- Jacobsen s affidavit as to the hardship imposed on his enterprise by the effect of the administrator s actions has not been refuted. The balance of hardshipsMessage 1 of 1 , Jun 1, 2003View Source
"Jacobsen's affidavit as to the hardship imposed on his enterprise by
the effect of the administrator's actions has not been refuted. The
balance of hardships tips sharply in his favor. Where the precious
(First Amendment) right of freedom of the press is at issue, the
prevention of access to a public forum is, each day, an irreparable
injury; the ephemeral opportunity to present one's paper to an
interested audience is lost and the next day's opportunity is
different. Raising a serious question of constitutional dimensions,
he has met the conditions necessary to secure a preliminary
injunction." Jacobsen v. U.S. Postal Service, 812 F.2d 1151 (9th Cir.
Hon. Robert E. DeMascio, Judge, U.S.D.C. E.D. Michigan, Southern
Div., matter 85CV7458DT, Committee to End Racism v. Mansour
"...(the Plaintiffs contend)...that (the statute) creates racial
discrimination without reasonable basis and thus results in
arbitrary, invidious racial discrimination, violative of the Equal
Protection Clause of the Fourteenth Amendment...
"... (the Defendants) argue that the right of adoption is not even a
natural right, but exists only when created by statute, and we should
therefore defer to the wisdom of the Louisiana legislature and make
no constitutional inquiry into the State's determination that it
would not be in the child's best interest to be adopted by parents of
a different race."
"Any statute containing racial classifications is `constitutionally
suspect,' Bolling v. Sharpe, 347 U.S. 497,499, 74 S.Ct. 693,694, 98
L.Ed. 884; see McLaughlin v. Florida, Loving v. Virginia...."
"Cognizant of the realities of American society, this Court would
agree that an interracial home in Louisiana presents difficulties for
a child, including the possible refusal by a community to accept the
child, and other community pressures, born of racial prejudice, on
the interracial family. A determination of reasonableness of racial
classification in this statute would seem to follow recognition of
such difficulties, but we regard the difficulties inherent in
interracial adoption as justifying consideration of race as a
relevant factor, and not as justifying race as the determinative
"(Defendants) do not urge, nor could they successfully do so, that
given the alternatives of institutional life, foster home care or an
interracial family home, the institutional life or foster home care
would prevail in all instances over the interracial family in serving
the best interests of the child.
"When the advantages of family life in promoting personality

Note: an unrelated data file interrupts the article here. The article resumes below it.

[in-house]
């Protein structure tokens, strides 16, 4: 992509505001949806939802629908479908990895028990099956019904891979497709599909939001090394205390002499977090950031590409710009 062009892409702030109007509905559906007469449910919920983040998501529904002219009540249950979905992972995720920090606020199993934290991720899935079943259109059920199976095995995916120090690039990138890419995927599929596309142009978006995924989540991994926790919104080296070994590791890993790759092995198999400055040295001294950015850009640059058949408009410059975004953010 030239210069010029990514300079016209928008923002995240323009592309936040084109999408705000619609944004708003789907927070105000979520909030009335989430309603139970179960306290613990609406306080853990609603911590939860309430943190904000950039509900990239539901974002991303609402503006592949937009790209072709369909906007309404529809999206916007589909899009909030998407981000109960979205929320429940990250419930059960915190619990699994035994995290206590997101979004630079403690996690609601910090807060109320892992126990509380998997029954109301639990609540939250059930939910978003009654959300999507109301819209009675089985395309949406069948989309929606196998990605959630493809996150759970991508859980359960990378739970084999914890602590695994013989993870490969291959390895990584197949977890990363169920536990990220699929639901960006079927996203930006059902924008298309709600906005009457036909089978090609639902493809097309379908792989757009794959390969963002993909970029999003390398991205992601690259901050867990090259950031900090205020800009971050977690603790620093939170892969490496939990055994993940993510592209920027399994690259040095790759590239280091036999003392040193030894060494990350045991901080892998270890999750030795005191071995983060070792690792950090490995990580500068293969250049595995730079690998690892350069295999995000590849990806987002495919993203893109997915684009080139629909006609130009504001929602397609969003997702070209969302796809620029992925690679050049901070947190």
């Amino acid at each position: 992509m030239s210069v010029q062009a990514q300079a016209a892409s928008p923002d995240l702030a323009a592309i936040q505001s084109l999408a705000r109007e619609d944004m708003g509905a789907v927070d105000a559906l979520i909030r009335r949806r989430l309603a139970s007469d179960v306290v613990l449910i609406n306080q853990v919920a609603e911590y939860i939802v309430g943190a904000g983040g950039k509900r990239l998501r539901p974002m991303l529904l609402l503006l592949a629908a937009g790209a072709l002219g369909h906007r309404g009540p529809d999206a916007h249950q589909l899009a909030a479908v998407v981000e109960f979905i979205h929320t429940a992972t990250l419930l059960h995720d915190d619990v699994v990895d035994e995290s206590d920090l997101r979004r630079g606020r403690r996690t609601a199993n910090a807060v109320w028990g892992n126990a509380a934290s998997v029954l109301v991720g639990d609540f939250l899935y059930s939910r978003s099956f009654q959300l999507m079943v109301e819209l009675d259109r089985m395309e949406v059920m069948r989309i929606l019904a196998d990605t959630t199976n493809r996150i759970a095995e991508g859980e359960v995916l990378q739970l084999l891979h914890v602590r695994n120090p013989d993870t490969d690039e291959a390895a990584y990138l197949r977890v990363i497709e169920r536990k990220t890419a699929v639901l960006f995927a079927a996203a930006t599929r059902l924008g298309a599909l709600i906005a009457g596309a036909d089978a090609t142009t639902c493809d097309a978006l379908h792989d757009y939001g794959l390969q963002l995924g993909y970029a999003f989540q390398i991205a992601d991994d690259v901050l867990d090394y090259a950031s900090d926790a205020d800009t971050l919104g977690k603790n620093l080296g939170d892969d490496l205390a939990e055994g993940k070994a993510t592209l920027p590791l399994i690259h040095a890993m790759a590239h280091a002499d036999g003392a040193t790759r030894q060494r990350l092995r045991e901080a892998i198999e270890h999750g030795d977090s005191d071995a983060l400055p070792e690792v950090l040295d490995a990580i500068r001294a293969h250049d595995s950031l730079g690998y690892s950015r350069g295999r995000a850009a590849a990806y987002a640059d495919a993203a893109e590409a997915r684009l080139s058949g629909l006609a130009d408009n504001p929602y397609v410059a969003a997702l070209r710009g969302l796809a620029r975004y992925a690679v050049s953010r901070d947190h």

development and social adjustment are considered, the disadvantages
of interracial adoption cannot be said to outweigh in all cases the
advantages of a home and family life to a child whose only
alternatives are institutional life or foster home care. It is
obvious, therefore, that the Louisiana statute making race the
decisive factor in adoption subordinates the child's best interests
in some circumstances to racial discrimination. The statute thus
promotes not the child's best interests but only the integrity of
race in the adoptive family relationship.
"We have concluded that the Louisiana adoption statute cannot be
justified under equal protection scrutiny. The necessity of racial
matching of parent, or parents, and child in adoption to promote the
best interests of the child, and the reasonableness of that racial
classification in light of that purpose cannot be sustained. The
plaintiffs are entitled to the declaratory and injunctive relief
sought." Compos v. McKeithen, 341 F.Supp. at 264 (E.D.La. 1972)
In Drummond v. Fulton County Dept. of Family and Children's Services,
563 F.2d 1200 (1977)in that the District Court found that
"race was not used in an automatic fashion to reject foster parents'
application to adopt," Drummond id. at 1204.
"The only cases which have addressed this problem indicate that,
while the automatic use of race is barred, the use of race as one of
the factors in making the ultimate decision is legitimate." Drummond
id. at 1205.
"Proof that the decision by the Village was motivated in part by
racially discriminatory purpose would not necessarily have required
invalidation of the challenged decision. Such proof, however, would
have shifted to the Village the burden of establishing that the same
decision would have resulted even had the permissible purpose not
been considered." Village of Arlington Heights v. Metro. Housing
Dev., 97 S.Ct. 555 (1977)
"The question, however, is whether the reality of private biases and
the possible injury they might inflict are permissible considerations
for removal of an infant child from the custody of its natural
mother. We have little difficulty in concluding that they are not.
The Constitution cannot control such prejudices but neither can it
tolerate them. Private biases may be outside the reach of the law,
but the law cannot, directly or indirectly, give them effect. `Public
officials sworn to uphold the Constitution may not avoid a
constitutional duty by bowing to the hypothetical effects of private
racial prejudice that they assume to be widely and deeply held.'
Palmer v. Thompson, 403 U.S. 217, 260-261, 91 S.Ct. 1940, 1962-1963,
29 L.Ed.2d 438 (1971)" Palmore v. Sidote, 466 U.S. 429, 104 S.Ct.
1879, 80 L.Ed.2d 421 (1984).
One or more of these types of classifications were certified in the
following-listed cases, including such foster or adoptive children by
and through their foster parents:
Child v. Beame, 412 F. Supp 593 (S.D.N.Y., 1976);
Smith v. Organization of Foster Families for Equality and Reform
(OFFER) et.al, note 7, 431 U.S. at 822, 97 S.Ct. at 2098(1977);
Wilder v. Bernstein, 499 F.Supp. 980 (S.D.N.Y. 1980);
Hennessey v. Wa. Dept. of Social & Health Services, 627 F.Supp. 137
Compos v. McKeithen, 341 F.Supp.264 (E.D.La. 1972)
Player v. Alabama Dept. of Pensions & Security, 400 F.Supp. 249
Stipulation for Settlement and Joint Motion for Order Confirming
Settlement, Civil Action 86-6682-CIV-Nesbitt, Kay, et.al., v. William
Page, Secretary of Florida Dept. of Health and Rehabilitative
Services, U.S.D.C., S.D. Fl., Ft. Lauderdale District.
YOUNGER FEDERAL ABSTENTION:
Younger v. Harris, 401 U.S. 37, 91 S.Ct. 746 (1971), was an attempt
to prospectively enjoin a state criminal prosecution, and does not
provide an appropriate basis for abstention here. In concurrence,